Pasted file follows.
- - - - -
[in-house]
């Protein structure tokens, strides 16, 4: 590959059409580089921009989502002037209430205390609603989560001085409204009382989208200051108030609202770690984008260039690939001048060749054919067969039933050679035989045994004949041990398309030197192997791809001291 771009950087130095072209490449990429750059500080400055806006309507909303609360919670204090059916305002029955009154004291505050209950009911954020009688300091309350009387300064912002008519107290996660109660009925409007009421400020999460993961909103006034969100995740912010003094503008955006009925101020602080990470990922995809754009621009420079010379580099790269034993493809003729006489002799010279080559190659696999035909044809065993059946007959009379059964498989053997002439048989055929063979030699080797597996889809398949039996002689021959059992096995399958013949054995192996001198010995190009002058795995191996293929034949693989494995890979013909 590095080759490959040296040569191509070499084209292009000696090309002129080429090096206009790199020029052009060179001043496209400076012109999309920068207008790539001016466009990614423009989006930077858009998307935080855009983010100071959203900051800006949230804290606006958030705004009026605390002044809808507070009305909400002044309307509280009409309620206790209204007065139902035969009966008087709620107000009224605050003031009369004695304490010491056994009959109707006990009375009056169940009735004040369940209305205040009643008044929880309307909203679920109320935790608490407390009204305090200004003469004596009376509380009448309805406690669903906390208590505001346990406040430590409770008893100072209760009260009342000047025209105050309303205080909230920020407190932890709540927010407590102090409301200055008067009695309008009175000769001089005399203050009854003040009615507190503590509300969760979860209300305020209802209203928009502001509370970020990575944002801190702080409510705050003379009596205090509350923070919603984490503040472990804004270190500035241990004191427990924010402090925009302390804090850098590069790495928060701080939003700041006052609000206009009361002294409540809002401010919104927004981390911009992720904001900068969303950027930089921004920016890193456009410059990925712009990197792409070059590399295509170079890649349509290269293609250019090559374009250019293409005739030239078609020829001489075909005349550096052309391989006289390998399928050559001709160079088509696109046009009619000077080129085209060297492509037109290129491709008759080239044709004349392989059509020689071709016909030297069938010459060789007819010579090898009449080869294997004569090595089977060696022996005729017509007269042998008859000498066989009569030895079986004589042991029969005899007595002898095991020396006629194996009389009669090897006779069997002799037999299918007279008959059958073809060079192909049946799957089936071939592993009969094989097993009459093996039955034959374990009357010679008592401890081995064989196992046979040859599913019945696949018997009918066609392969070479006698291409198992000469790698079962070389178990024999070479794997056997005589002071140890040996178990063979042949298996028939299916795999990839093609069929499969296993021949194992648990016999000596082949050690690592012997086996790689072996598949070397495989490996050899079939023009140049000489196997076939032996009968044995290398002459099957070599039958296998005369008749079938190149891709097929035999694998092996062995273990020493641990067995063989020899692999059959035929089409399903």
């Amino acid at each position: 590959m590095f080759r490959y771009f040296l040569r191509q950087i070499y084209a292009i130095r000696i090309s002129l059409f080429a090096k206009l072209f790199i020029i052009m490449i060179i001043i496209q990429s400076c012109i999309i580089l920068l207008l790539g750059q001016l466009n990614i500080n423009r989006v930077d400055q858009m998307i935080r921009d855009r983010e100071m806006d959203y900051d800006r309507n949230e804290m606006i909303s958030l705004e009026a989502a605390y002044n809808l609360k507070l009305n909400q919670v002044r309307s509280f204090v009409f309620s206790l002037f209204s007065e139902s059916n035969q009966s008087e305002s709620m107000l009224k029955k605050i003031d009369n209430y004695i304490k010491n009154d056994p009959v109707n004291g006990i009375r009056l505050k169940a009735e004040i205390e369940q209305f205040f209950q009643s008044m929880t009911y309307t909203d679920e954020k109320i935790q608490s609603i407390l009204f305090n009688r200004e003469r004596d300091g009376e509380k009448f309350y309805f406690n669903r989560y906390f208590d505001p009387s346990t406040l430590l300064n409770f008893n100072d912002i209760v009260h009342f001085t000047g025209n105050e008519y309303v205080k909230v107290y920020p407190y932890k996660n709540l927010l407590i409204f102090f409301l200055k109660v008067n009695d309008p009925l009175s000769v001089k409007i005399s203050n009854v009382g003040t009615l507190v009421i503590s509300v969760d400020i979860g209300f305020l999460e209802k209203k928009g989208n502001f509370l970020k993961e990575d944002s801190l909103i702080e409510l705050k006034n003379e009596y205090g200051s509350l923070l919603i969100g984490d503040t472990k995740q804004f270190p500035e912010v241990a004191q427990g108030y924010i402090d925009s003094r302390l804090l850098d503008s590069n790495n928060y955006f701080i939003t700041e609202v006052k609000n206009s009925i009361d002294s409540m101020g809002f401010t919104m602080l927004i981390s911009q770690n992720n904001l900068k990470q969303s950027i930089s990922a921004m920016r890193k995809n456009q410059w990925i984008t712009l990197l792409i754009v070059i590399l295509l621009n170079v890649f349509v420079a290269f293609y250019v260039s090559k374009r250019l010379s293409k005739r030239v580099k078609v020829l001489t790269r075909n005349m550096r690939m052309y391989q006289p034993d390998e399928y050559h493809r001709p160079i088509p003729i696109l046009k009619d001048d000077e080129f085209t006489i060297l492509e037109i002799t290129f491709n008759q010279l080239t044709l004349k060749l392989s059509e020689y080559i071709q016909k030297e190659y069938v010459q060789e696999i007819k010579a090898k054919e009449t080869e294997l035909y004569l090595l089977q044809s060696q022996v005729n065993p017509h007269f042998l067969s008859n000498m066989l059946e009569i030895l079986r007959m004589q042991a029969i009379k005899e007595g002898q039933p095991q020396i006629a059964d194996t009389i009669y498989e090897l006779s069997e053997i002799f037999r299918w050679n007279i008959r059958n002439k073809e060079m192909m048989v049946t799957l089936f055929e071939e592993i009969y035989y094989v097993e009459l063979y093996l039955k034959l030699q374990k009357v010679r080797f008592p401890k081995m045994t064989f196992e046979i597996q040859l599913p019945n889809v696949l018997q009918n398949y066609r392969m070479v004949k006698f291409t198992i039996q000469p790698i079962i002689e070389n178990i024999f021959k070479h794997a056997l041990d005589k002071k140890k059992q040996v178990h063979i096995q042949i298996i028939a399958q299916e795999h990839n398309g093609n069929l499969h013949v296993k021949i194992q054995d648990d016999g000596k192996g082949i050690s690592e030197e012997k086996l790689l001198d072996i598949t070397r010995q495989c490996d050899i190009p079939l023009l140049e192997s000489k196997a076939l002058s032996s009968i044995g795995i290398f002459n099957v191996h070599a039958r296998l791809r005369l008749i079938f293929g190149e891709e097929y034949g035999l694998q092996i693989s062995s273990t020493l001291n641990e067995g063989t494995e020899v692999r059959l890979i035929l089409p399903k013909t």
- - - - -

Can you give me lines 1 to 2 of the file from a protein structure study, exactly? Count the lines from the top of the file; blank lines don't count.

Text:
[in-house]
């Protein structure tokens, strides 16, 4: 590959059409580089921009989502002037209430205390609603989560001085409204009382989208200051108030609202770690984008260039690939001048060749054919067969039933050679035989045994004949041990398309030197192997791809001291 771009950087130095072209490449990429750059500080400055806006309507909303609360919670204090059916305002029955009154004291505050209950009911954020009688300091309350009387300064912002008519107290996660109660009925409007009421400020999460993961909103006034969100995740912010003094503008955006009925101020602080990470990922995809754009621009420079010379580099790269034993493809003729006489002799010279080559190659696999035909044809065993059946007959009379059964498989053997002439048989055929063979030699080797597996889809398949039996002689021959059992096995399958013949054995192996001198010995190009002058795995191996293929034949693989494995890979013909 590095080759490959040296040569191509070499084209292009000696090309002129080429090096206009790199020029052009060179001043496209400076012109999309920068207008790539001016466009990614423009989006930077858009998307935080855009983010100071959203900051800006949230804290606006958030705004009026605390002044809808507070009305909400002044309307509280009409309620206790209204007065139902035969009966008087709620107000009224605050003031009369004695304490010491056994009959109707006990009375009056169940009735004040369940209305205040009643008044929880309307909203679920109320935790608490407390009204305090200004003469004596009376509380009448309805406690669903906390208590505001346990406040430590409770008893100072209760009260009342000047025209105050309303205080909230920020407190932890709540927010407590102090409301200055008067009695309008009175000769001089005399203050009854003040009615507190503590509300969760979860209300305020209802209203928009502001509370970020990575944002801190702080409510705050003379009596205090509350923070919603984490503040472990804004270190500035241990004191427990924010402090925009302390804090850098590069790495928060701080939003700041006052609000206009009361002294409540809002401010919104927004981390911009992720904001900068969303950027930089921004920016890193456009410059990925712009990197792409070059590399295509170079890649349509290269293609250019090559374009250019293409005739030239078609020829001489075909005349550096052309391989006289390998399928050559001709160079088509696109046009009619000077080129085209060297492509037109290129491709008759080239044709004349392989059509020689071709016909030297069938010459060789007819010579090898009449080869294997004569090595089977060696022996005729017509007269042998008859000498066989009569030895079986004589042991029969005899007595002898095991020396006629194996009389009669090897006779069997002799037999299918007279008959059958073809060079192909049946799957089936071939592993009969094989097993009459093996039955034959374990009357010679008592401890081995064989196992046979040859599913019945696949018997009918066609392969070479006698291409198992000469790698079962070389178990024999070479794997056997005589002071140890040996178990063979042949298996028939299916795999990839093609069929499969296993021949194992648990016999000596082949050690690592012997086996790689072996598949070397495989490996050899079939023009140049000489196997076939032996009968044995290398002459099957070599039958296998005369008749079938190149891709097929035999694998092996062995273990020493641990067995063989020899692999059959035929089409399903």